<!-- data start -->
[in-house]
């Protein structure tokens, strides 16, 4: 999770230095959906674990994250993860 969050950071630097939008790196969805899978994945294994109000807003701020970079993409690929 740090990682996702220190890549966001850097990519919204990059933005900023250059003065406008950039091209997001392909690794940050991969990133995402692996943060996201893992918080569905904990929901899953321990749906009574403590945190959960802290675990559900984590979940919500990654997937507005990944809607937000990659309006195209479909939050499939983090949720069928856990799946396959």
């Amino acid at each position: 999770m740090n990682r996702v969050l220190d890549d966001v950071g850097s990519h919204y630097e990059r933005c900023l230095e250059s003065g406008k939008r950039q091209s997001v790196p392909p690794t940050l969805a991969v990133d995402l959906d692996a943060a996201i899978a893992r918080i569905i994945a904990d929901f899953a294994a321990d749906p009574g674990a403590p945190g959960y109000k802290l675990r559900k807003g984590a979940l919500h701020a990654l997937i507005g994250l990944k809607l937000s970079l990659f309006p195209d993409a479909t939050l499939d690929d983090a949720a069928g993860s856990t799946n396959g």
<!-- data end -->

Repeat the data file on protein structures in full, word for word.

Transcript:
[in-house]
């Protein structure tokens, strides 16, 4: 999770230095959906674990994250993860 969050950071630097939008790196969805899978994945294994109000807003701020970079993409690929 740090990682996702220190890549966001850097990519919204990059933005900023250059003065406008950039091209997001392909690794940050991969990133995402692996943060996201893992918080569905904990929901899953321990749906009574403590945190959960802290675990559900984590979940919500990654997937507005990944809607937000990659309006195209479909939050499939983090949720069928856990799946396959």
């Amino acid at each position: 999770m740090n990682r996702v969050l220190d890549d966001v950071g850097s990519h919204y630097e990059r933005c900023l230095e250059s003065g406008k939008r950039q091209s997001v790196p392909p690794t940050l969805a991969v990133d995402l959906d692996a943060a996201i899978a893992r918080i569905i994945a904990d929901f899953a294994a321990d749906p009574g674990a403590p945190g959960y109000k802290l675990r559900k807003g984590a979940l919500h701020a990654l997937i507005g994250l990944k809607l937000s970079l990659f309006p195209d993409a479909t939050l499939d690929d983090a949720a069928g993860s856990t799946n396959g």